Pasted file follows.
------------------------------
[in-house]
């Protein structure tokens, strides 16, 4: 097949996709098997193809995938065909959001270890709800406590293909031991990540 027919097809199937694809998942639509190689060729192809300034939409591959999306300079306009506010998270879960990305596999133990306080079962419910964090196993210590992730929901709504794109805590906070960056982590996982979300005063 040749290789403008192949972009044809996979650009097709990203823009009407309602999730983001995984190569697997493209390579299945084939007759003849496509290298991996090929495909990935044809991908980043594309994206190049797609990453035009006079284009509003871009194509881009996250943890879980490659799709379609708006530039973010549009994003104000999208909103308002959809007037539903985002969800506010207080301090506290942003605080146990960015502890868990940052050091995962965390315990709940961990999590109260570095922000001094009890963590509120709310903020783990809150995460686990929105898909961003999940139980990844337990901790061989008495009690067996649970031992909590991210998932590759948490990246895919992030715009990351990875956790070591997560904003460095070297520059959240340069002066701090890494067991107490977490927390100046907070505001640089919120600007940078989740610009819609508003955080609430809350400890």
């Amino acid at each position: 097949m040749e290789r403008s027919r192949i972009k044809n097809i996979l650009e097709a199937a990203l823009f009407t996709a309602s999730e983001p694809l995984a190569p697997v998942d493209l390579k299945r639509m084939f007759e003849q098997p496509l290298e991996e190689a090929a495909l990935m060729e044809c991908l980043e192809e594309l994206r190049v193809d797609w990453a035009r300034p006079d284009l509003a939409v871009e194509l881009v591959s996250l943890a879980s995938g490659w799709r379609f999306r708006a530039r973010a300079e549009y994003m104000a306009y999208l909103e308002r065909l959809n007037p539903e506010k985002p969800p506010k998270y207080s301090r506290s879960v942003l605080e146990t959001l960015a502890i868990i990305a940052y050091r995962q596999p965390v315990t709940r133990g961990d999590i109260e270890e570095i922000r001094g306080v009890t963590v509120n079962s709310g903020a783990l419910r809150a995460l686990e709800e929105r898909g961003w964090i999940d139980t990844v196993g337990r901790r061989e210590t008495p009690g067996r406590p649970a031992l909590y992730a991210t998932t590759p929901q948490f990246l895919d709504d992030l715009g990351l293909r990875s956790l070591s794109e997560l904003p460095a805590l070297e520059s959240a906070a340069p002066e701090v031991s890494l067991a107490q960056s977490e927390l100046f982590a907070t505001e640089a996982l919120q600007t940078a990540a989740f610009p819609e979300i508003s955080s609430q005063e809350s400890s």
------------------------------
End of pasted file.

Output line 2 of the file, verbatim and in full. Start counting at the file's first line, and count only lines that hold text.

């Protein structure tokens, strides 16, 4: 097949996709098997193809995938065909959001270890709800406590293909031991990540 027919097809199937694809998942639509190689060729192809300034939409591959999306300079306009506010998270879960990305596999133990306080079962419910964090196993210590992730929901709504794109805590906070960056982590996982979300005063 040749290789403008192949972009044809996979650009097709990203823009009407309602999730983001995984190569697997493209390579299945084939007759003849496509290298991996090929495909990935044809991908980043594309994206190049797609990453035009006079284009509003871009194509881009996250943890879980490659799709379609708006530039973010549009994003104000999208909103308002959809007037539903985002969800506010207080301090506290942003605080146990960015502890868990940052050091995962965390315990709940961990999590109260570095922000001094009890963590509120709310903020783990809150995460686990929105898909961003999940139980990844337990901790061989008495009690067996649970031992909590991210998932590759948490990246895919992030715009990351990875956790070591997560904003460095070297520059959240340069002066701090890494067991107490977490927390100046907070505001640089919120600007940078989740610009819609508003955080609430809350400890």